# Imaging Carbon C 14 by NMR

• HastiM
In summary, the question is asking for the frequency needed to image carbon C14 atoms using NMR with a magnetic field of B=3 T. The frequency can be determined using the formula f= (2⋅I) ⋅ (g ⋅B ⋅μ)/(1836 ⋅h), where μ is the Bohr magneton and h is the Planck constant. Although C14 has a 0% abundance, it is still possible to detect it with the proper experimental setup, as seen with the example of enriching the sample with C14. However, due to its extremely low natural abundance, C13 is more commonly used for high-resolution spectroscopy. f

## Homework Statement

We want to image carbon C14 atoms using NMR with magnetic field of B=3 T. What frequency do we need to use? Use the following facts: C14 has 0% abundance, nuclear spin of I=3 and g=0.273

## Homework Equations

The frequency is given by f= (2⋅I) ⋅ (g ⋅B ⋅μ)/(1836 ⋅h), where μ is the Bohr magneton and h is the Planck constant.

## The Attempt at a Solution

Of course, there is no problem to determine the frequency f by plugging in all the relevant constants into the formula above. I have a question regarding the information of '0% abundance', because I do not know how it effects the outcome. In class we determined the analogous situation for carbon C13, which has an abundance of 1.1 %. We just used the formula above and ignored the abundance completely. But I could not find anything regarding the NMR of Carbon C14. Is it maybe possible that C14 is not detectable by NMR, due to the 0% abundance?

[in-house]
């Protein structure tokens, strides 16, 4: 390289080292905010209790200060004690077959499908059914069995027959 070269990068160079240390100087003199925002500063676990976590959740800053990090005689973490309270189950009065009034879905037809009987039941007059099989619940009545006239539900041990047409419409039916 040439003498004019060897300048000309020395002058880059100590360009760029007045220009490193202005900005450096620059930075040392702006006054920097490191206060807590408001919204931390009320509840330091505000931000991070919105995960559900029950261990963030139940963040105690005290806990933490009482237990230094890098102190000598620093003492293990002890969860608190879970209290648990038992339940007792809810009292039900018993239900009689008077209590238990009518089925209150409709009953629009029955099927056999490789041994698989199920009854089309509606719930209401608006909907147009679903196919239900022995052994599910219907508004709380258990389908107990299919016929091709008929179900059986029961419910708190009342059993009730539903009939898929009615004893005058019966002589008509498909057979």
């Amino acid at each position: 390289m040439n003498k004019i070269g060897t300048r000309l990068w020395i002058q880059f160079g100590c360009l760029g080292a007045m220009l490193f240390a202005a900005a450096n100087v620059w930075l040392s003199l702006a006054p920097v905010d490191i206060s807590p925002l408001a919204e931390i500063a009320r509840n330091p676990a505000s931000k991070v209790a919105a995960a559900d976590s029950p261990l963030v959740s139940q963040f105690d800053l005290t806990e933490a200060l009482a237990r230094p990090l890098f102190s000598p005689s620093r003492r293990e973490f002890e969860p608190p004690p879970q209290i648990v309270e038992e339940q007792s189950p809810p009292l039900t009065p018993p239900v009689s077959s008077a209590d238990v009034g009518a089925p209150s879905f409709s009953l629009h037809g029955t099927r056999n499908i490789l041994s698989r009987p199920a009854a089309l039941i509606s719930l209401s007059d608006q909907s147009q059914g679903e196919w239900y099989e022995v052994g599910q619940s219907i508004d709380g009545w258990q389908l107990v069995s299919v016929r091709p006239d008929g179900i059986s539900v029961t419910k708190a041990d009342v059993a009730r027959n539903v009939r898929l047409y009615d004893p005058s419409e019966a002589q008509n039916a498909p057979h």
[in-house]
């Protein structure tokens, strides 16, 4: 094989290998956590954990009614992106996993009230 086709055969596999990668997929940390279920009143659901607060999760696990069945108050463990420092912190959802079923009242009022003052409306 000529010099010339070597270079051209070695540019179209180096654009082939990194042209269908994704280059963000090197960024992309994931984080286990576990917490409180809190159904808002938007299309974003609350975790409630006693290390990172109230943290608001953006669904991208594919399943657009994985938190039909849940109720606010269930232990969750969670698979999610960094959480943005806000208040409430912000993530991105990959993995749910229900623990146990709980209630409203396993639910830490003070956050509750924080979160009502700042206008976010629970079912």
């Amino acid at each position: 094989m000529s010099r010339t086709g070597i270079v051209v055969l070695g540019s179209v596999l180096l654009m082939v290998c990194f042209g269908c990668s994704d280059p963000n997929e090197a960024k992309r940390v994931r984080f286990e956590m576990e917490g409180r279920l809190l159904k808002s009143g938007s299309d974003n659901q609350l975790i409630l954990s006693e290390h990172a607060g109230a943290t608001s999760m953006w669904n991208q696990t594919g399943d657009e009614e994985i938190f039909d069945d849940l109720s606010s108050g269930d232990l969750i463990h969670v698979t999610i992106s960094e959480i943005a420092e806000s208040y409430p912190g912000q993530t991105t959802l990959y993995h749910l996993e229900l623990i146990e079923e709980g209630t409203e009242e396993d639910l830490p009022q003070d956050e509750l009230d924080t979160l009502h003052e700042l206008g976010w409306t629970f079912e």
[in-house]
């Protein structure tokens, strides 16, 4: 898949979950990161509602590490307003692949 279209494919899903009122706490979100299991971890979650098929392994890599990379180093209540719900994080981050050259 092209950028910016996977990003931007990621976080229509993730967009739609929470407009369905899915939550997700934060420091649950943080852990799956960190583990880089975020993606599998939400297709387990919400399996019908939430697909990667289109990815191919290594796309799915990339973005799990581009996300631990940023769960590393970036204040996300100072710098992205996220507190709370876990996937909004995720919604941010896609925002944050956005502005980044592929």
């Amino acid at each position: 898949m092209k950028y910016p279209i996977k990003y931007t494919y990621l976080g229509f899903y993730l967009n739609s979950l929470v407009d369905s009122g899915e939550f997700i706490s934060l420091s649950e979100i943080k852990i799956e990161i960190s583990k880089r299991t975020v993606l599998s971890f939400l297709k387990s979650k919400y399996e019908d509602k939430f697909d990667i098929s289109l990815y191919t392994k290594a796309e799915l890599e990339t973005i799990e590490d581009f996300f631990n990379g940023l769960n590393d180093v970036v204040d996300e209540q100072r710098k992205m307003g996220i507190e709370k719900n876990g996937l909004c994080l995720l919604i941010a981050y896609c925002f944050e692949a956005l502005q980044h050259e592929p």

I would very much appreciate your help! [/B]

I have a question regarding the information of '0% abundance', because I do not know how it effects the outcome. In class we determined the analogous situation for carbon C13, which has an abundance of 1.1 %. We just used the formula above and ignored the abundance completely.
This is fine.
But I could not find anything regarding the NMR of Carbon C14. Is it maybe possible that C14 is not detectable by NMR, due to the 0% abundance?
As long as the sample has C14, you should be able to detect it, given the proper experimental setup. You could, for example, enrich the sample with C14 to do NMR. However, as you've noted, the natural abundance of C14 is extremely low (really only permits radiocarbon dating at very low concentrations), and C13 is 1) abundant in comparison, and 2) a spin-1/2 nucleus, which makes its relaxation process simpler and more amenable to high-resolution spectroscopy. In fact, I've never heard of anyone performing routine C14 NMR, whereas C13 NMR is ubiquitous.